'Anger and vitriol': Toronto restaurants with vaccine mandate face backlash
TORONTO -- The decision to enforce, or not enforce, a COVID-19 vaccination policy is negatively impacting some Toronto businesses.
The owner of Restaurant Chantecler says several fake reservations have been made and unwarranted one-star reviews have been left after the restaurant said it would ask guests who sit at the bar to show proof of vaccination.
“Creating a policy for six bar seats to keep our bartenders safe and keep ourselves safe from an outbreak that would surely close us down for two weeks...these are very reasonable and agreeable steps,” Jacob Wharton-Shukster said.
“The anger and vitriol that’s being spewed from the anti-vax crowd is sort of wild,” he said.
A new website called SafeTO-Do has surfaced to help guide vaccine conscious Ontarians find businesses that have policies for staff and/or customers.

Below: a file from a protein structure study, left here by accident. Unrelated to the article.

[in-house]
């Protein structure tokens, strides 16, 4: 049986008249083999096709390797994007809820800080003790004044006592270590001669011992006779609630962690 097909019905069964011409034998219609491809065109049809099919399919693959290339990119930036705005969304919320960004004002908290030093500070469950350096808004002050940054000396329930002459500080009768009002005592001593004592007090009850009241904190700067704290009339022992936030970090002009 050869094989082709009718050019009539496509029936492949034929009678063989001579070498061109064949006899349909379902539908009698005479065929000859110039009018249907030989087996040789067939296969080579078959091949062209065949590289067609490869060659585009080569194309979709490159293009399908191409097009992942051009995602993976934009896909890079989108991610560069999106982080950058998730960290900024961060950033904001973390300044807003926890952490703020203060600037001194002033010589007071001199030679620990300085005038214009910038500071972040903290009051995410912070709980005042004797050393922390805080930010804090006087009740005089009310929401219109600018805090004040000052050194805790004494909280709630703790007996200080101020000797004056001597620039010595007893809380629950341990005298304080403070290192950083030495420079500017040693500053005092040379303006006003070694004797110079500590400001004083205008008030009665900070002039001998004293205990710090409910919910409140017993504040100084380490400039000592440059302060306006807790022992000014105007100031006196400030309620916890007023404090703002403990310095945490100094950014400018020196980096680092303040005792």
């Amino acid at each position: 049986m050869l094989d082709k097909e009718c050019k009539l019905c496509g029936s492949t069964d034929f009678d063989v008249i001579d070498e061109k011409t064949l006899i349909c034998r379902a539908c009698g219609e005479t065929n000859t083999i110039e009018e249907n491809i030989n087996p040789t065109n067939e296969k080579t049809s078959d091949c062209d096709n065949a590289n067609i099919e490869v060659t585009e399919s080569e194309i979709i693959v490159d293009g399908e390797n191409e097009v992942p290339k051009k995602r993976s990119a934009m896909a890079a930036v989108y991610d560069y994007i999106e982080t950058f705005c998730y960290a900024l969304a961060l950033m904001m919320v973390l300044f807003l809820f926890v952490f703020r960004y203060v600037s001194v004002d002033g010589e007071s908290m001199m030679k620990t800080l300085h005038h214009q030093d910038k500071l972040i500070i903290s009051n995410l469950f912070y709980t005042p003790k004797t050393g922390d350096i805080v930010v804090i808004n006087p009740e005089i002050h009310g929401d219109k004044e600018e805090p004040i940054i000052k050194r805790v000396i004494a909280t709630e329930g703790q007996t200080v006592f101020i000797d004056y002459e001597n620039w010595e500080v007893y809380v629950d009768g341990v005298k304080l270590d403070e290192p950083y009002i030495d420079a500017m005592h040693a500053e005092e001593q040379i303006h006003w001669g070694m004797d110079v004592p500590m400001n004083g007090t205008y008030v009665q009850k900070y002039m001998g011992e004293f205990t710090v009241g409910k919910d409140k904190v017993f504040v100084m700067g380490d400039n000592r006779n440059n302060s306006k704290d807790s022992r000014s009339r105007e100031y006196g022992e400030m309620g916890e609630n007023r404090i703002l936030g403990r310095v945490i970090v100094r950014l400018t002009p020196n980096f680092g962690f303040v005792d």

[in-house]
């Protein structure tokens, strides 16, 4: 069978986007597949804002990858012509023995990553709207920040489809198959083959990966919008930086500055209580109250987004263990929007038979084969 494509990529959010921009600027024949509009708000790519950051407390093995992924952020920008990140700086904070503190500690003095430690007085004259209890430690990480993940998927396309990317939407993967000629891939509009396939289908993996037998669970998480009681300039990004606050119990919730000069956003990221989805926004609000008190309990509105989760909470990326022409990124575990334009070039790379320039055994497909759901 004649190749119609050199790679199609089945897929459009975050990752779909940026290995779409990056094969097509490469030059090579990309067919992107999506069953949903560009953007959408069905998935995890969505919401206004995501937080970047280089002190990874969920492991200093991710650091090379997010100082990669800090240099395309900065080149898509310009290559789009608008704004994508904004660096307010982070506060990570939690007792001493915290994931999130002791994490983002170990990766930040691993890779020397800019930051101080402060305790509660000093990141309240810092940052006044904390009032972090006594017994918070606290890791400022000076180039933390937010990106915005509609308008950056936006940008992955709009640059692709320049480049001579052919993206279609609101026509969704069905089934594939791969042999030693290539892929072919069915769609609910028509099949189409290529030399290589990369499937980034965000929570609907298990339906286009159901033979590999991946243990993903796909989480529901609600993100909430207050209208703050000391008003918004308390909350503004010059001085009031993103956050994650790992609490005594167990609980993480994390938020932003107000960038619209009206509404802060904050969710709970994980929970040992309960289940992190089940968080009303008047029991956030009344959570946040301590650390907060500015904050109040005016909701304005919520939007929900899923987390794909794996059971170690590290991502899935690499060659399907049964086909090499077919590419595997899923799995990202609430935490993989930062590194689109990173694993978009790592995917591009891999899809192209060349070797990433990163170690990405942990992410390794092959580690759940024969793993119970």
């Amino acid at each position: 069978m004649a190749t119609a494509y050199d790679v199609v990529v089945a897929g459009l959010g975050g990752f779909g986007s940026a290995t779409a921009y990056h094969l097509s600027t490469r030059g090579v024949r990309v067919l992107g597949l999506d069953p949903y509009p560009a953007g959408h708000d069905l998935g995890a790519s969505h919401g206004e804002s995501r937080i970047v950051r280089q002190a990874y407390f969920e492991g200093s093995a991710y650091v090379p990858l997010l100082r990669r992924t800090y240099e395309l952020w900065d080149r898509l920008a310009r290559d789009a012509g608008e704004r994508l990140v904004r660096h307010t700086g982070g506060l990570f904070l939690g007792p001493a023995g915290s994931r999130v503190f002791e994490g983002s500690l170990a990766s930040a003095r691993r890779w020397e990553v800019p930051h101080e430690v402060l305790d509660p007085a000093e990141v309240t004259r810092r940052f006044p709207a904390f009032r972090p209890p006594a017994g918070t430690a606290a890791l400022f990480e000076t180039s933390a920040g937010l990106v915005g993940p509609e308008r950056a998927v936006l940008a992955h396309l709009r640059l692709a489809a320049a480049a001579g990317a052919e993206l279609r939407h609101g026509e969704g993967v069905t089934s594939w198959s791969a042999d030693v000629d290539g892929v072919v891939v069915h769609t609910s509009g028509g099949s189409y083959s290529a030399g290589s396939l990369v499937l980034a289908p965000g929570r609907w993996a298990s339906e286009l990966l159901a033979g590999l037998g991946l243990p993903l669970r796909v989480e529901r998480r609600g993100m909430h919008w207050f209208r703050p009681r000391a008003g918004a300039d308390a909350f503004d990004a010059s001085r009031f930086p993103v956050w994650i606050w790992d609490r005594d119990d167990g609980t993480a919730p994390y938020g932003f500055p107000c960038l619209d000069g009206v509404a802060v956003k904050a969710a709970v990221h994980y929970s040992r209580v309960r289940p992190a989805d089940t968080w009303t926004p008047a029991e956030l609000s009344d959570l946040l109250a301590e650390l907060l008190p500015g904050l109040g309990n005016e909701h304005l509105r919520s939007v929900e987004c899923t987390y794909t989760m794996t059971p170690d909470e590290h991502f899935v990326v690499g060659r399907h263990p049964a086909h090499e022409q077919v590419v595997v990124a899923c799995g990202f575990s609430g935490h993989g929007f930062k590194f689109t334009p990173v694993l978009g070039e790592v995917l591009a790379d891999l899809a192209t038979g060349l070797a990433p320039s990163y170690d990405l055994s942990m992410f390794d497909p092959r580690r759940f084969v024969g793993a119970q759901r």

Filmores Gentlemen’s Club is on the list — staff and patrons must be fully vaccinated to enter the establishment.
“The number one concern was safety. Is this going to be safe? Are we going to be okay?” said Kasper Cameron, the club’s manager.
“We are morally and ethically obligated to provide the safest possible work environment, so to us it was simple math."
Classes at Toronto Dance Salsa resume on Friday.
“Eighty per cent of our students are single, this is where marriages happen, relationships happen,” said studio director Aleks Saiyan.
Staff and students who want to dance in-person will need to show up fully protected against COVID-19.
“Now students can come in on their own, dance with others in small groups, because obviously limited capacity, but they can touch,” Saiyan said.
The majority of students are on board with the policy, he said.
Meanwhile, GoodLife Fitness has lost members for not asking for proof of vaccination.
Employment lawyers say enforcing a vaccine mandate is still a legal grey area.
“If there was any legal challenge to a mandatory vaccine policy they might be upheld in the health care sector, possibly in retail, and maybe in the food industry,” said Lai-King Hum, from HUM Law Firm.
Cameron and Wharton-Shukster argued businesses are in this sticky situation of defending their own vaccine policy, because they said the Ontario government failed to make one for them.